In The Power of Habits, Charles Duhigg defines a habit as a pattern of rooted behavior that follows three stages. A trigger: Any stimulus perceived by your brain can activate a routine (e.g. the battery level of your laptop is low).

The routine: is the action triggered in response to the trigger to receive the reward (eg you will plug the power plug to charge your computer).

The reward: reinforces the link between the trigger and the routine. If it finds satisfaction, your brain will keep it and assimilate it for the future (e.g. you can continue to use your laptop).

When a habit becomes deeply embedded in our behavior, a fourth step is added to this model: envy.

The ‘guilt’ reward system

When you do something good, you risk rewarding yourself with something bad for being good. This can lead to misconduct such as fast food after a workout, visit sites that you do not have to work or buy trivia. Why do you often feel bad and guilty after giving in to your immediate desires? And why do you still do it, despite the fact that you are aware of it? Because the reward system of your brain is not always your friend – and sometimes it leads you in the wrong direction.

Dopamine, the promise of relentless happiness

Just imagine or feel something you want to activate the reward system of your brain. At that point, your brain sends you dopamine, a neurotransmitter that controls your attention, motivation, and actions.

Translation of the brain: “I want this NOW otherwise you will regret it! ”

This can be activated by something that you have associated with a promise of happiness: a 70% discount in a mall, the smell of a burger, a beautiful person who smiles at you. When the dopamine is released, the object that fired on this trigger lever immediately becomes very desirable – even if it acts against your long-term interests.

That’s why you engage in activities that seem irresistible at first glance, but that is provocative and unsatisfactory.

Dopamine triggers

When we add this instant gratification of modern technology to our primitive motivation system, we end up with dopamine activators that make us addicted: the Smartphone and the computer. Now we have Facebook, Twitter, e-mails, and messages. The developers of these applications know perfectly how to exploit your psychological vulnerabilities to rob you a maximum of time. Refresh, click on other links and check your new posts. It’s as if these devices are directly connected to your brain to bring you a promise of constant reward.

In 2005, a 28-year-old South Korean, Lee-Seung Seop, died of a cardiovascular accident after playing a video game for 50 hours in a row. He refused to eat, to sleep, he only wanted to continue. Self-discipline means distinguishing between true rewards that give meaning to your life and false rewards that keep you distracted and at the mercy of vice.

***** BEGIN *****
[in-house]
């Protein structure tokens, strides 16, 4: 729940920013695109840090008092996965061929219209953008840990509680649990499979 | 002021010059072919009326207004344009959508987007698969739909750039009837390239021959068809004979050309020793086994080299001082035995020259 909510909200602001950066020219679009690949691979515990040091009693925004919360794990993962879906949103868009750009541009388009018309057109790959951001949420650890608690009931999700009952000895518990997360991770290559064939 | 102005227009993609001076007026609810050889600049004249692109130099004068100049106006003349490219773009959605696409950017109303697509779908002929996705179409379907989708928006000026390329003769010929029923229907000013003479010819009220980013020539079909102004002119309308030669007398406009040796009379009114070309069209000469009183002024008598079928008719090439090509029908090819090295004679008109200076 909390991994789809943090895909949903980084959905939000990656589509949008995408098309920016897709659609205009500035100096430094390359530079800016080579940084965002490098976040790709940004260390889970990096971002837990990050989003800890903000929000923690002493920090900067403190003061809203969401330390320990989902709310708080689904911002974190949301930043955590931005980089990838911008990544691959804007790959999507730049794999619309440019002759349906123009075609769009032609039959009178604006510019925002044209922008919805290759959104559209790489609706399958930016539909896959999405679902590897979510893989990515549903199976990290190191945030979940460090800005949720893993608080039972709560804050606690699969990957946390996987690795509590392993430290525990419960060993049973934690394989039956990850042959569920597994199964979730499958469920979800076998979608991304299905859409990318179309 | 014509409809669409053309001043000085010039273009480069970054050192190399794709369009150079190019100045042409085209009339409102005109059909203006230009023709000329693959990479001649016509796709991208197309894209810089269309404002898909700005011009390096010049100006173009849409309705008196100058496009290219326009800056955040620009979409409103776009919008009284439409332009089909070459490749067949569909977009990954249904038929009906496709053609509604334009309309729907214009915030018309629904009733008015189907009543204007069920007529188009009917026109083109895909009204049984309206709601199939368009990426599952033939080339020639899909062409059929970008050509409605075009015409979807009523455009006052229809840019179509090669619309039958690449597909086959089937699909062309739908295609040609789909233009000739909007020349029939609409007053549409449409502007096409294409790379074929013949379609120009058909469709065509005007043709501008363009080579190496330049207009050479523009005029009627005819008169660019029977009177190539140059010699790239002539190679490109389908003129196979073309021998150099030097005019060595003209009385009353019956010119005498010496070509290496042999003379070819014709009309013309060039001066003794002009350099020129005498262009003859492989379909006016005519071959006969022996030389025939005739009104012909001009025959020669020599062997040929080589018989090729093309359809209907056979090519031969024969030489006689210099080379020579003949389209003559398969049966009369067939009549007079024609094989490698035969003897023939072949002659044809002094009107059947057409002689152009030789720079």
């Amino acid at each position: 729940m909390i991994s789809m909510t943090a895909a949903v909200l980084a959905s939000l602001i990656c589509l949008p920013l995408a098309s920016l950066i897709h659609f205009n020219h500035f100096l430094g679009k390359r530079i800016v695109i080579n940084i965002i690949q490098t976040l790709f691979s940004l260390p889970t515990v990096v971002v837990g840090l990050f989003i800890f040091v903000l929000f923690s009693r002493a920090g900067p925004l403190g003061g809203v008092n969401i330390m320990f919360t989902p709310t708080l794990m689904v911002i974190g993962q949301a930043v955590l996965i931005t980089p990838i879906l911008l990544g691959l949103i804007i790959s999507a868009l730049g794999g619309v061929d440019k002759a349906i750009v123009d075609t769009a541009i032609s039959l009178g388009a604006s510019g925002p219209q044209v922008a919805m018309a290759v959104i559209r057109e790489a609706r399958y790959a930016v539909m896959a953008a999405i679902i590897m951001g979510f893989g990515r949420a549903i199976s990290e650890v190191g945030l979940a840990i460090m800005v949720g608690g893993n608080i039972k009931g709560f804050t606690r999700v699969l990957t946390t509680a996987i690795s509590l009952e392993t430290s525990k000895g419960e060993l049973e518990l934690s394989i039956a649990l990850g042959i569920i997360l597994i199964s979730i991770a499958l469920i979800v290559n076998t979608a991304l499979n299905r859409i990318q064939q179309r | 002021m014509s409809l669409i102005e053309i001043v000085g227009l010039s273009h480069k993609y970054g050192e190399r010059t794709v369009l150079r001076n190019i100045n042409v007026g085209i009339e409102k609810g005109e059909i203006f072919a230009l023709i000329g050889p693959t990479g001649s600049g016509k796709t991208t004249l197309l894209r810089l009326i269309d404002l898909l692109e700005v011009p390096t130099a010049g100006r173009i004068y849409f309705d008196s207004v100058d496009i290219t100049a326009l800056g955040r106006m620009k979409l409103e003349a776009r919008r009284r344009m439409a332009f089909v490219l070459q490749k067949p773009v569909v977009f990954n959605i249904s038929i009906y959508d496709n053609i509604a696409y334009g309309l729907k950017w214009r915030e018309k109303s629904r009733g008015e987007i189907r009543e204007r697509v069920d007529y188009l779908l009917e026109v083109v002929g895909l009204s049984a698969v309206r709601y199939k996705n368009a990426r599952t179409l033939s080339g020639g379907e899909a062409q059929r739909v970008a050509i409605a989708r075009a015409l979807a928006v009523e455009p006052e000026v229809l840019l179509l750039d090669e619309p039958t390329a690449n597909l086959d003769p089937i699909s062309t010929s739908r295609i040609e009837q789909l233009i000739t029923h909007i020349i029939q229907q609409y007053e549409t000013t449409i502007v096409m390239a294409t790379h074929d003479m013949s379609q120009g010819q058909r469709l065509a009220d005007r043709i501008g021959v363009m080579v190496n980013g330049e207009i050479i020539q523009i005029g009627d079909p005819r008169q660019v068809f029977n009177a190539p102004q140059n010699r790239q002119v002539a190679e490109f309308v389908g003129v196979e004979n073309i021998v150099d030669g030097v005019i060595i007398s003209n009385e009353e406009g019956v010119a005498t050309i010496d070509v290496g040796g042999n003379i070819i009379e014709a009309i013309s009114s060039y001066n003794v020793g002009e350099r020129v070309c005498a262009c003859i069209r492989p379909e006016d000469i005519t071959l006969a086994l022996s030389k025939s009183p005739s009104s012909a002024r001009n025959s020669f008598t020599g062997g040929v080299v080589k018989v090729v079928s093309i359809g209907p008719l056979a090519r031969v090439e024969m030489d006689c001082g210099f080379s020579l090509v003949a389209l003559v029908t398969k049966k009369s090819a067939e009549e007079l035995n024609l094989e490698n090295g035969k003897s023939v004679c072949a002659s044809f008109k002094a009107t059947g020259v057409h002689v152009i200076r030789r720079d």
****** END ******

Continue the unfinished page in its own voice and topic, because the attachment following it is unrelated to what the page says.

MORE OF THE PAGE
The threat of stress

Stress is a common source of misfortune. This can happen because of personal or professional concerns, but also by external events, such as bad news. Stress is one of the biggest threats to your will because it pushes you to do something to get better.

You know you want it.

Except that your brain will prefer the simplest method: activities generating dopamine.  Desire usually follows a feeling of lack, of inner emptiness that needs to be filled. Do you feel alone? Facebook or Tinder. Are you bored? YouTube, Netflix, video games. All these little things leave you with a feeling of guilt, shame or abandonment.

Remember that each habit offers you a reward. Otherwise, you would not want to take action to get it. You develop an increasing desire to get the reward at the end of each habit. This is why changing one’s bad habits are so difficult.

Any routine that goes against your long-term goals is a bad habit.

If these unhealthy routines persist, it is largely because they are rooted in virtually all habits that lead us to short-term rewards. Our brain is designed to pay more attention in the short term than in the long term, even if you logically know that these long-term goals are essential. In other words, you are acting against your own interests. To get rid of it, you must be able to combat this short-term attention and have a clear reason to chase away this bad habit.


We have all fallen into the trap of falling back into bad habits. This unhealthy self-destructive behavior may feed the desire to go back in time and fix the things you might have ruined. Don’t feel bad for slipping back into your unwanted behaviors, but instead be ready by planning a counter-attack against them once they come crawling back.